Turkey: Respect The Right To Hold Peaceful Mayday Assemblies
Amnesty International notes with concern that the Turkish authorities have refused to allow demonstrations to take place in Istanbul’s central Taksim Square, the traditional location for Mayday celebrations. In past years the authorities’ refusal to allow Mayday demonstrations to take place has been followed by unnecessary and abusive use of force by police against peaceful demonstrators.
Amnesty International calls on the Turkish authorities to reverse this decision and to respect the rights of trade unionists and others wishing to hold peaceful assemblies on Mayday.
The large scale demonstrations planned for Mayday in Istanbul in both Taksim and Kadıköy, come nearly a year after the start of the Gezi Park protests which the authorities attempted to crush. The response of the authorities to this annual event will reveal much about the lessons the authorities have drawn from them. Amnesty International will send observers to Mayday demonstrations in Istanbul.
The current stated policy of the authorities is that large scale demonstrations will no longer be tolerated in Taksim Square or in Kadıköy, a central location on the Asian side of Istanbul and can only take place at two designated locations outside the centre of the city – in Yenikapı and Maltepe on the European and Asian sides of the city respectively. The authorities have not provided any legitimate or reasoned explanation for the refusal beyond the vague references to upholding order. Amnesty International is concerned that the policy is not in line with Turkey’s international human rights law obligations to respect the right to peaceful assembly as protected by the International Covenant on Civil and Political Rights and the European Convention on Human Rights to which Turkey is a party.
Amnesty International notes that in recent years when the authorities have allowed Mayday rallies to take place in Taksim Square, they have passed peacefully and without injuries or damage to property. On occasions where the authorities have refused permission for Taksim Mayday rallies to take place, they have resulted in the use of abusive force by police against demonstrators, injuries and major disruption across the city.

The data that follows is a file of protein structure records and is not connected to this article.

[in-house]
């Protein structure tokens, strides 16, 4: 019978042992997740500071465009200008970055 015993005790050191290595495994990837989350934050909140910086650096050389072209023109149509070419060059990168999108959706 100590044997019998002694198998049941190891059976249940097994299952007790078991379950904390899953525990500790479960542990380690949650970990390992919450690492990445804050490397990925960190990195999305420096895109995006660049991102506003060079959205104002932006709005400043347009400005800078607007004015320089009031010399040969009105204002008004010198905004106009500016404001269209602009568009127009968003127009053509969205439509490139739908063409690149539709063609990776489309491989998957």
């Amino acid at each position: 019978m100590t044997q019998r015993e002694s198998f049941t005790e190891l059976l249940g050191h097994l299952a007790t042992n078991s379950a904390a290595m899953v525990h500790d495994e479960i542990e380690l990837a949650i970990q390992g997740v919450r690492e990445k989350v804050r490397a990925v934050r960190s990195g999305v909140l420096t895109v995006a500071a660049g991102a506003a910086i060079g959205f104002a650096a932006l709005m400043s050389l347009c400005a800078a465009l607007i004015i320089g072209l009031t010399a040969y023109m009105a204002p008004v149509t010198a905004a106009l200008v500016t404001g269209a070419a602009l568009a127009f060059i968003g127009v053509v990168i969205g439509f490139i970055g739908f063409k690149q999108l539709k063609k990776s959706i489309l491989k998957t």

In 2007 and 2008 there were scores of injuries after police intervened with abusive force against peaceful demonstrators. The European Court of Human Rights found the actions of authorities in forcibly dispersing demonstrators on 1 May 2008 to violate Article 11 of the European Convention of Human Rights (freedom of peaceful assembly) in the case of Kesk and Disk vs. Turkey. In 2009 the authorities allowed a number of Mayday demonstrators to enter Taksim Square significantly reducing the clashes experienced in the previous years. In 2010, 2011 and 2012, large-scale, peaceful, Mayday demonstrations were held without incident in Taksim Square with the approval of the authorities. In 2013 the authorities refused to allow Mayday demonstrations to go ahead in Taksim citing construction work taking place in the square. Public transport links were suspended and police used abusive force against demonstrators in areas surrounding Taksim, resulting in scores of injuries as seen in the years preceding 2009. A trial of 33 people accused of taking part in the unauthorized 2013 Mayday demonstrations continues. If convicted they face up to three years imprisonment.
Given the experience of past years and the fact that the pedestrianisation of Taksim Square has been completed it is hard to understand what legitimate aim could be pursued by banning Mayday demonstrations in the square. Conversely, the refusal appears to be based on the government’s desire to prevent a visible platform for dissenting voices to express their views.
Amnesty International therefore calls on the authorities to reverse their refusal to allow Mayday demonstrations in Taksim and to respect the rights of Mayday demonstrators in line with international human rights standards. Irrespective of whether demonstrations are authorised, the authorities must ensure that unnecessary and abusive force is not used against demonstrators. If the use of force is unavoidable, for example to secure the safety of others, such force must be strictly limited to the minimum amount necessary, in compliance with UN standards for the conduct of law enforcement officials. The Turkish authorities must also ensure that nobody is detained or prosecuted for activities protected by the right to freedom of peaceful assembly.
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